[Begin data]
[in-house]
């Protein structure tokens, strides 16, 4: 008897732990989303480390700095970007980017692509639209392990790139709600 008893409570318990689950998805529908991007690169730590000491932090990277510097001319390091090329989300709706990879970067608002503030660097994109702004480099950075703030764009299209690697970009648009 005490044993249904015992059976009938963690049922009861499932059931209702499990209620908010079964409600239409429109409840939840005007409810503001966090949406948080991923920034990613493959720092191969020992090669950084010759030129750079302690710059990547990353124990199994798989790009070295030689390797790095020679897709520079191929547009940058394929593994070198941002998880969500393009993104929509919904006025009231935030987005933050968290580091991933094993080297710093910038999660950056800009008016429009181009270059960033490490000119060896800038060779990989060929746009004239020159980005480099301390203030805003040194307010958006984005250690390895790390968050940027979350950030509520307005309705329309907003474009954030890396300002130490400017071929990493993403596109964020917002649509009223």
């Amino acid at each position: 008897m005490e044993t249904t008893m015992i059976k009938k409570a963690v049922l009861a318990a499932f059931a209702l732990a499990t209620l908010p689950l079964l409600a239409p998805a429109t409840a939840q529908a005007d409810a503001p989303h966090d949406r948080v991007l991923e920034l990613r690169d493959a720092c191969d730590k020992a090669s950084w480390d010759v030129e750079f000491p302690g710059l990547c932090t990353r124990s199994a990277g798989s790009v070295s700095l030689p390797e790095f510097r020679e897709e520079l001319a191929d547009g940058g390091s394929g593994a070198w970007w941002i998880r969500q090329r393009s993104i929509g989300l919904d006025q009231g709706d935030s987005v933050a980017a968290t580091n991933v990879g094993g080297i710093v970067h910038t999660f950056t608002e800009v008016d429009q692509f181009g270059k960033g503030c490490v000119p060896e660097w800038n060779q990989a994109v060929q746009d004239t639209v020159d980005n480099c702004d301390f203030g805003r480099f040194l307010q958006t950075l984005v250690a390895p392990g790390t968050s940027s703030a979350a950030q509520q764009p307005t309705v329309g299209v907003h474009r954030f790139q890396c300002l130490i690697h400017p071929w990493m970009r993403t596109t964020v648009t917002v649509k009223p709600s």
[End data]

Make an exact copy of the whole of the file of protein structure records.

[in-house]
């Protein structure tokens, strides 16, 4: 008897732990989303480390700095970007980017692509639209392990790139709600 008893409570318990689950998805529908991007690169730590000491932090990277510097001319390091090329989300709706990879970067608002503030660097994109702004480099950075703030764009299209690697970009648009 005490044993249904015992059976009938963690049922009861499932059931209702499990209620908010079964409600239409429109409840939840005007409810503001966090949406948080991923920034990613493959720092191969020992090669950084010759030129750079302690710059990547990353124990199994798989790009070295030689390797790095020679897709520079191929547009940058394929593994070198941002998880969500393009993104929509919904006025009231935030987005933050968290580091991933094993080297710093910038999660950056800009008016429009181009270059960033490490000119060896800038060779990989060929746009004239020159980005480099301390203030805003040194307010958006984005250690390895790390968050940027979350950030509520307005309705329309907003474009954030890396300002130490400017071929990493993403596109964020917002649509009223």
């Amino acid at each position: 008897m005490e044993t249904t008893m015992i059976k009938k409570a963690v049922l009861a318990a499932f059931a209702l732990a499990t209620l908010p689950l079964l409600a239409p998805a429109t409840a939840q529908a005007d409810a503001p989303h966090d949406r948080v991007l991923e920034l990613r690169d493959a720092c191969d730590k020992a090669s950084w480390d010759v030129e750079f000491p302690g710059l990547c932090t990353r124990s199994a990277g798989s790009v070295s700095l030689p390797e790095f510097r020679e897709e520079l001319a191929d547009g940058g390091s394929g593994a070198w970007w941002i998880r969500q090329r393009s993104i929509g989300l919904d006025q009231g709706d935030s987005v933050a980017a968290t580091n991933v990879g094993g080297i710093v970067h910038t999660f950056t608002e800009v008016d429009q692509f181009g270059k960033g503030c490490v000119p060896e660097w800038n060779q990989a994109v060929q746009d004239t639209v020159d980005n480099c702004d301390f203030g805003r480099f040194l307010q958006t950075l984005v250690a390895p392990g790390t968050s940027s703030a979350a950030q509520q764009p307005t309705v329309g299209v907003h474009r954030f790139q890396c300002l130490i690697h400017p071929w990493m970009r993403t596109t964020v648009t917002v649509k009223p709600s």